Take the journey down Autism Road

Paving the road to where we are today has been one difficult journey to navigate. It all comes down to an adventure centered around finding a village for my family.

Since my youngest son was born a little over 4 years ago, a lot has happened. When I started down this road, I had no idea that we had been placed there. Since so much has happened, I’ll start at the beginning.

My pregnancy was very eventful. I was not one of those women who takes pregnancy like the addition of a designer jacket or purse does to a wardrobe as some women do. My body reacted as though I had a severe illness. I was considered high risk, and trips to my doctor were frequent. There was talk from early on in my pregnancy of not being able to carry until term, and chances were that I’d end up delivering my 3rd baby boy via c-section.

We didn’t pick J’s birthday, he just decided one day, after months of trying to keep him put, that it was time.

I went for a check-up and my doctor sent me to the hospital because I was still having contractions. I was 35 weeks along, and this was not the first time I had been admitted for testing. Once I got settled in my husband left to take care of our two older kiddos. We figured it would be hours before we heard from the doctor on whether they were going to admit me for observation or let me go home. Not five minutes after he left, the doctor came in and said, it’s time, we cannot wait any longer. My heart sank to my feet. It was February 1st and I was about to meet my baby boy.

Once they told me it was time to go, they meant it. I don’t think I’ve ever seen doctors move so fast. Their quickness sent me into panic mode. The nurse was trying to help me along as they coaxed me to drink some toxic concoction.

My husband was called. He rushed back to the hospital just as soon as he could, barely making it.

They took me back into a sterile, cold, and bright operating room where I met the anesthesiologist. I had an epidural with my second son, so I knew what to expect, accept this time, it was much different.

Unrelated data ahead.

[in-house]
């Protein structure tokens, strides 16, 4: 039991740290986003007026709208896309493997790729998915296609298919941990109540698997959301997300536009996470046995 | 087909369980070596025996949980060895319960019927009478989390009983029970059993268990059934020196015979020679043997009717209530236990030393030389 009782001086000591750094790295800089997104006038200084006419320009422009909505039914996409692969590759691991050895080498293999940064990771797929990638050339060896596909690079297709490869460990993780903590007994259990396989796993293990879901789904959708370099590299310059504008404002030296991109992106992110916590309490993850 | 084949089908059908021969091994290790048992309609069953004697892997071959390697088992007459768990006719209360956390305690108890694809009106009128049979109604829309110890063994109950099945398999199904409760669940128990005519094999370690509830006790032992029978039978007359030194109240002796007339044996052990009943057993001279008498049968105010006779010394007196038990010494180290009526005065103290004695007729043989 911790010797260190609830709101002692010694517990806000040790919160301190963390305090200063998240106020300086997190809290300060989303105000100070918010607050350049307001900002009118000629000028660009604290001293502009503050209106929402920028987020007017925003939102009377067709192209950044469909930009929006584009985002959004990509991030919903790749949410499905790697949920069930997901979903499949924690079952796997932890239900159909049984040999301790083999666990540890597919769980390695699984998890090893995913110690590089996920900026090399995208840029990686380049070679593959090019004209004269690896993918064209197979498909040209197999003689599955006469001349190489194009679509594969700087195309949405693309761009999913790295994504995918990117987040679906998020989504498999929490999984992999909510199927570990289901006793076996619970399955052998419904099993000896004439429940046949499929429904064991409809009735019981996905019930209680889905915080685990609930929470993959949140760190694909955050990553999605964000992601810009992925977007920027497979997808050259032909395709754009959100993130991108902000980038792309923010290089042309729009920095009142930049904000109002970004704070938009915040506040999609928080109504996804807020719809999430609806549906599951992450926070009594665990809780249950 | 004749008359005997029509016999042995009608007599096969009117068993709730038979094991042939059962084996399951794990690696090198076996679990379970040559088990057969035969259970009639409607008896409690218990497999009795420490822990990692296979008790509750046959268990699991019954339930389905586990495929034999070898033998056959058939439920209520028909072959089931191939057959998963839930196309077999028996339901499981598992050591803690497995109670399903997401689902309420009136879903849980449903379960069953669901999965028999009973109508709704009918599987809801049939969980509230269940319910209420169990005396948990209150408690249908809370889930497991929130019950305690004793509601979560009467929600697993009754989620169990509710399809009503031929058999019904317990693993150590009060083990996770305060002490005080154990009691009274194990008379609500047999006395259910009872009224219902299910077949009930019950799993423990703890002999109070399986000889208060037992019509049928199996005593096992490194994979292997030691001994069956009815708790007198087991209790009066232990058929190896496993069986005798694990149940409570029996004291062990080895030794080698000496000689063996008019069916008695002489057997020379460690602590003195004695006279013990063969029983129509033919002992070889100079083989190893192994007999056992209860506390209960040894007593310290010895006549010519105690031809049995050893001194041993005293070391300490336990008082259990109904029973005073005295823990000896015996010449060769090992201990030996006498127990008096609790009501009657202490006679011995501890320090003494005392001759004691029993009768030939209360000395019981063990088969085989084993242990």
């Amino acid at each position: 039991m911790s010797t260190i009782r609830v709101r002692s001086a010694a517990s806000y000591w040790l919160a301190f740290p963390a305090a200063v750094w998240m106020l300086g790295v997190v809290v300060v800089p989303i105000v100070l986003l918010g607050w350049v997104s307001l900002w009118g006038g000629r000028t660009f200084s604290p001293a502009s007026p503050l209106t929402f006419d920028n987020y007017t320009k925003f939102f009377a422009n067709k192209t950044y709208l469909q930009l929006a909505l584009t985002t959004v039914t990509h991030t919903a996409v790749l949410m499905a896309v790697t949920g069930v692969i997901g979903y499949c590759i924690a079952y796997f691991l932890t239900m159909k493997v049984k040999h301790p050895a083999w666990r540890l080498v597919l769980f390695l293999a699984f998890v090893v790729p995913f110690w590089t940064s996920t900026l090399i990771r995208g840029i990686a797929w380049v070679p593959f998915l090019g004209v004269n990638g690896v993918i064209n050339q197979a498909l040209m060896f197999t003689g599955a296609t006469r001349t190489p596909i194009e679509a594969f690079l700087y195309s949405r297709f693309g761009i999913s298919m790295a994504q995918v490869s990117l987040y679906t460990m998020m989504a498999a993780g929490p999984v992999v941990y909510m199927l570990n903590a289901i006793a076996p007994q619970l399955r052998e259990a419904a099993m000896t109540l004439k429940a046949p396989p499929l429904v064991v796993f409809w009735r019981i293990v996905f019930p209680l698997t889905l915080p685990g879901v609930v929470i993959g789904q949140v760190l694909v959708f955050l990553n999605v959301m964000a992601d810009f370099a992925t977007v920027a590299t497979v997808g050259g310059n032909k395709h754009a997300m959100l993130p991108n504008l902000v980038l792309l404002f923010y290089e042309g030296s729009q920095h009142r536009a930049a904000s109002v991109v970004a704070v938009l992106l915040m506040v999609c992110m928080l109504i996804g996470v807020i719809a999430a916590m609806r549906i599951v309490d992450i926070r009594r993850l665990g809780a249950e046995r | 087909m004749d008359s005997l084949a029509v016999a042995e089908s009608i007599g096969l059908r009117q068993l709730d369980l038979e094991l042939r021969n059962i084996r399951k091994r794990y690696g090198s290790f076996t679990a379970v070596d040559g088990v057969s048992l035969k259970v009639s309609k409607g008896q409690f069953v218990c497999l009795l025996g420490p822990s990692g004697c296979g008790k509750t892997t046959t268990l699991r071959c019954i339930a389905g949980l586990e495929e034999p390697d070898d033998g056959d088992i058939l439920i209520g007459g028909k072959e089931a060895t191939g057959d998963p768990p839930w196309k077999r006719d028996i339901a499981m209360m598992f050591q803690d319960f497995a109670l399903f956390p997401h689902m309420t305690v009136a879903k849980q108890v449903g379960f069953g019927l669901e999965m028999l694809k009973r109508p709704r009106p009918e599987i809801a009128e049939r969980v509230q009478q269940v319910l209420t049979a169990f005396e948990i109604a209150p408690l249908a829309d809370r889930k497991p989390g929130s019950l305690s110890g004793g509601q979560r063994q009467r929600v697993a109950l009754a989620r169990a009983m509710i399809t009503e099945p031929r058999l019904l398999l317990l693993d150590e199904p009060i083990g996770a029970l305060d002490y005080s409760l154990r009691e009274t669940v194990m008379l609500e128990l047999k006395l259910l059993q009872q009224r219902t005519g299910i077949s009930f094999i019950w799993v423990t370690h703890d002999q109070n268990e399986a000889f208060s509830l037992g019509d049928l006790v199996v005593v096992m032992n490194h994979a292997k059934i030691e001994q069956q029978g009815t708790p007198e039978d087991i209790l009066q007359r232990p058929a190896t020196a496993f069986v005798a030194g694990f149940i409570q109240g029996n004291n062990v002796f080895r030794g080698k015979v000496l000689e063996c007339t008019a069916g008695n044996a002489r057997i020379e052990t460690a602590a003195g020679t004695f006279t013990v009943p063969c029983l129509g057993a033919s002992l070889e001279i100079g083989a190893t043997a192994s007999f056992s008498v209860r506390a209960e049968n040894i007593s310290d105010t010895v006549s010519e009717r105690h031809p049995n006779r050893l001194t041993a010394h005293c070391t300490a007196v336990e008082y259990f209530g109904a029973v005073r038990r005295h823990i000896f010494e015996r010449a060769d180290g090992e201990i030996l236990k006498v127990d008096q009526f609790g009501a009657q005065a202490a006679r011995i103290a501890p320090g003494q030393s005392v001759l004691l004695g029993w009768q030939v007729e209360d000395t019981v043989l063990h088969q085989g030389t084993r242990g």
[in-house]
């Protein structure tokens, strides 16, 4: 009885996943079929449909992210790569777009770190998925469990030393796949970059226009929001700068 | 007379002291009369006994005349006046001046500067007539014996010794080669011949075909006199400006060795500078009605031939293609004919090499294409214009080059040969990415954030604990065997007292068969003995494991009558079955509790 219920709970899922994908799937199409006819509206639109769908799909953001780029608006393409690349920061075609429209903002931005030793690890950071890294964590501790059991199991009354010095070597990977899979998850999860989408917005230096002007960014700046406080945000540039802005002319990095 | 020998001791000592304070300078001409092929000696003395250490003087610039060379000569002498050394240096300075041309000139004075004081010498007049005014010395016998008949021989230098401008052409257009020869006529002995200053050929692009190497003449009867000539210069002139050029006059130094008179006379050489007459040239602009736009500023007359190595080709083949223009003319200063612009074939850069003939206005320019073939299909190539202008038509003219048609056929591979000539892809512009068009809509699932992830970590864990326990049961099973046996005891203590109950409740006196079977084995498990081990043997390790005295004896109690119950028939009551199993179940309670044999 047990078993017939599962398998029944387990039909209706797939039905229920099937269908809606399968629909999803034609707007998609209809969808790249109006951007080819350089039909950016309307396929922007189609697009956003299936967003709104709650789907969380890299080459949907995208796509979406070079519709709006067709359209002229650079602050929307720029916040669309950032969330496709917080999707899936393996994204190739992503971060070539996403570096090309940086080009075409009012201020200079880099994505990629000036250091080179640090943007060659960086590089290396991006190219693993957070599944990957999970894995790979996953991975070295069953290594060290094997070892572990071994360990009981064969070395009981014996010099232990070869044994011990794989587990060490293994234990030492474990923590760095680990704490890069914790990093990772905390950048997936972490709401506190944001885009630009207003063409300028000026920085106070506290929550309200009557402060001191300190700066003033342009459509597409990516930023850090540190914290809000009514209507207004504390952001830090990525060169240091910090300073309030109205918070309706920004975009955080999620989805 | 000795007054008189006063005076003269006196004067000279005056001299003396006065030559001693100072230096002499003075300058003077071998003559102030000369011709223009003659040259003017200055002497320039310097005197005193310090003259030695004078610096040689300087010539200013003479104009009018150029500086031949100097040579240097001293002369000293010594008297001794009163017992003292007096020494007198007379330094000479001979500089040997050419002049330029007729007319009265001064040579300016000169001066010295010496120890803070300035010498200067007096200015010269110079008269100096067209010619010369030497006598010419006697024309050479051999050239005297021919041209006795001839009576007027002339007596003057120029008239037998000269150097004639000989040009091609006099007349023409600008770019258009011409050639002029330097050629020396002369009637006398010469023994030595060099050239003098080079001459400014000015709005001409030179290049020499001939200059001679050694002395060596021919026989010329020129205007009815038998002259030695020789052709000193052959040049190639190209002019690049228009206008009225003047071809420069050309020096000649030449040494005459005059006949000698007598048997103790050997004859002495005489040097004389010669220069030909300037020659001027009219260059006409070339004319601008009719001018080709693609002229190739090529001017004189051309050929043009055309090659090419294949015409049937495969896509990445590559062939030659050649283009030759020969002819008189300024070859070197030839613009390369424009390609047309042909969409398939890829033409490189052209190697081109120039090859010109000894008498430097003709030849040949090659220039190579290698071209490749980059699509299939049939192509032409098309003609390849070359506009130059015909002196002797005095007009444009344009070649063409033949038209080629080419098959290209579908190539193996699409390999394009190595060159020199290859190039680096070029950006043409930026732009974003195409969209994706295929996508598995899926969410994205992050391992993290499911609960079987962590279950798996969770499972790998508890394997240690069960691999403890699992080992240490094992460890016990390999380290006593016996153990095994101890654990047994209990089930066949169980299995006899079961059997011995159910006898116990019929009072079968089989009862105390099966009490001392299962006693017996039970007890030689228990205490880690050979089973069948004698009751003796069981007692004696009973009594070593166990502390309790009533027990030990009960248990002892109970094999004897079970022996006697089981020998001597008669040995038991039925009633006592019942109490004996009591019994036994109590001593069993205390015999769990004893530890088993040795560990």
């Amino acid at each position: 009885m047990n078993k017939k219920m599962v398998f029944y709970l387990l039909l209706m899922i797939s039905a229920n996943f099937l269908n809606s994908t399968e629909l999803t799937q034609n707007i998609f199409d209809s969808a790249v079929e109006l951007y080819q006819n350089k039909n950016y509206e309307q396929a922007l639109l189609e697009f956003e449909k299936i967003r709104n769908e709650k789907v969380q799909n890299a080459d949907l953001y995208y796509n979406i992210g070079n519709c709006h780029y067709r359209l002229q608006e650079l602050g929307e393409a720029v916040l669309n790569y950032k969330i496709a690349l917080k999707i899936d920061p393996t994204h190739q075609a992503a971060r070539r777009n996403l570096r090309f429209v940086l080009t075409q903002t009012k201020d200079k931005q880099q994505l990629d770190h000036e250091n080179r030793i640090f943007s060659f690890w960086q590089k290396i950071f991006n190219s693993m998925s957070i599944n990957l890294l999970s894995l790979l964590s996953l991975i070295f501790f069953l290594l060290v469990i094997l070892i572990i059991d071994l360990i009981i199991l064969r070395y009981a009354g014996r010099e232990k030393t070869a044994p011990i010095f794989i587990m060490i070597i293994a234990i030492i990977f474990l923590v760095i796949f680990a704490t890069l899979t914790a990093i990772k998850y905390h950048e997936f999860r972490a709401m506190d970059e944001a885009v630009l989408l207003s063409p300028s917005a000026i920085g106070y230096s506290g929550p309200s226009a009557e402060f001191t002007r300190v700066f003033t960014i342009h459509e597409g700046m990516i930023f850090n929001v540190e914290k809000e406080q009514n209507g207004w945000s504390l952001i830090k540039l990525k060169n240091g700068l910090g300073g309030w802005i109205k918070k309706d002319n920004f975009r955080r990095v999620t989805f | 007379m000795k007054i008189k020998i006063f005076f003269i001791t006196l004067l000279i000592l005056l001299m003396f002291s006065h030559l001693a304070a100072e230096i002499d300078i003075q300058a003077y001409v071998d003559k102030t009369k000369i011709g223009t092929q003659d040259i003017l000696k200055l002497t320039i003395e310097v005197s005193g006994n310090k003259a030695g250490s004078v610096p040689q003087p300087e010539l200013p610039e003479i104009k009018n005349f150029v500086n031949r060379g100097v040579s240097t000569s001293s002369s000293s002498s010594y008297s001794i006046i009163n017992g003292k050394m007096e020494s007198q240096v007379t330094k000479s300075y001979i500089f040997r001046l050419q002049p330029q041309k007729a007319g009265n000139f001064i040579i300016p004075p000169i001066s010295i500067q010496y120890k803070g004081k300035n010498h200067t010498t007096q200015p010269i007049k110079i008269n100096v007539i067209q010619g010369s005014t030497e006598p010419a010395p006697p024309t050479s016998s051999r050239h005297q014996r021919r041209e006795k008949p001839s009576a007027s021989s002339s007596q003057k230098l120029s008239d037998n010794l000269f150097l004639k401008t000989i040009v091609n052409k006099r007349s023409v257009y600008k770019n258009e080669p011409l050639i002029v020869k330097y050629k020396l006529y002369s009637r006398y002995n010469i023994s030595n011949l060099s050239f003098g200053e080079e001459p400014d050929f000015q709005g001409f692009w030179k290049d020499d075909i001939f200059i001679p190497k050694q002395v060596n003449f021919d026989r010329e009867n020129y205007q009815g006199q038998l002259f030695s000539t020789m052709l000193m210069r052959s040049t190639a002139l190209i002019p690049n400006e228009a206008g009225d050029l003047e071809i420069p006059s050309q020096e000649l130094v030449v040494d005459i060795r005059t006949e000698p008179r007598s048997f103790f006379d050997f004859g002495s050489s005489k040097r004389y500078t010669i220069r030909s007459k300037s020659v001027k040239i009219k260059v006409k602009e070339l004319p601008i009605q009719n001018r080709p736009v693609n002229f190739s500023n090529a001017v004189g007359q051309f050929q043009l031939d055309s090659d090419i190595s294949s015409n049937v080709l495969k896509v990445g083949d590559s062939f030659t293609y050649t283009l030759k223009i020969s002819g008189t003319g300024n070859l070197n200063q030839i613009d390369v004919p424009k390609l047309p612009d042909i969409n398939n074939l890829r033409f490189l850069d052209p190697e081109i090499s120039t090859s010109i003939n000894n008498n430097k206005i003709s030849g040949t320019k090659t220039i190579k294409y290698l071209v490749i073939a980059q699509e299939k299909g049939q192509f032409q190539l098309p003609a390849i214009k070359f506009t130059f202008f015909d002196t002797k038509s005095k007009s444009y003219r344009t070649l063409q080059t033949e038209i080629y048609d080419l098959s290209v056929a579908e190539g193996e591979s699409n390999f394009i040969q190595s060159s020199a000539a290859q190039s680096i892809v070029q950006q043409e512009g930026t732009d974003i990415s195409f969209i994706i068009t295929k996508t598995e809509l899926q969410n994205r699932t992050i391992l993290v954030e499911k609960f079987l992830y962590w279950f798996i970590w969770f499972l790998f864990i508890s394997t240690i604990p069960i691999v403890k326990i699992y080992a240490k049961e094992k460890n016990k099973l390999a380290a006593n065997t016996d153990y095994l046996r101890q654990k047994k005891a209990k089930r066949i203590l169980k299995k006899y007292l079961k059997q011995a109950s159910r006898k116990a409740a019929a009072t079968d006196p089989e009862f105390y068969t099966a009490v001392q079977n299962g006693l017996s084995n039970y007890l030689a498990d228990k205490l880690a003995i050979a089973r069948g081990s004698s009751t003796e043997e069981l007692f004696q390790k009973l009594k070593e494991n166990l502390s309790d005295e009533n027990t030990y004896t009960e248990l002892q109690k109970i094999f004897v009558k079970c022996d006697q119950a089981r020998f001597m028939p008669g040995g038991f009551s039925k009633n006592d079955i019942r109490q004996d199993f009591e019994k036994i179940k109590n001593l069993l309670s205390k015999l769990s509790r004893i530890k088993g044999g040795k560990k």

As soon as he placed the epideral I knew something was not right. He was rough, gruff, and he rushed the process. When I layed down on the table and the doctor started poking my stomach, I could feel everything and it hurt! The anethesiologist did not believe me, so the poked more, which made it hurt more.

I started to get very upset at him, and my OB could tell of my frustrations, so they asked him to leave and called in a replacement by the name of Dr. Love. Since they couldn’t get my epideral to work, my husband was not allowed back into the operating room.

I felt very scared, alone, and I was shaking like a child getting out of the pool on a chilly day. I asked for my husband repeatedly and they told me he was just on the other side of the door, but they couldn’t let him in just yet. The nurse held my hand and reassured me that it was going to be okay.

Dr. Love was right at my head, and he told me, “Honey, everything is going to be ok. You are in great hands and we will get you through this, but we need to put you to sleep for a little while to get this baby out. All I need you to do is pick a dream, and count to ten. Before you know it, it will be all over.” I took comfort in those words as I drifted off to sleep.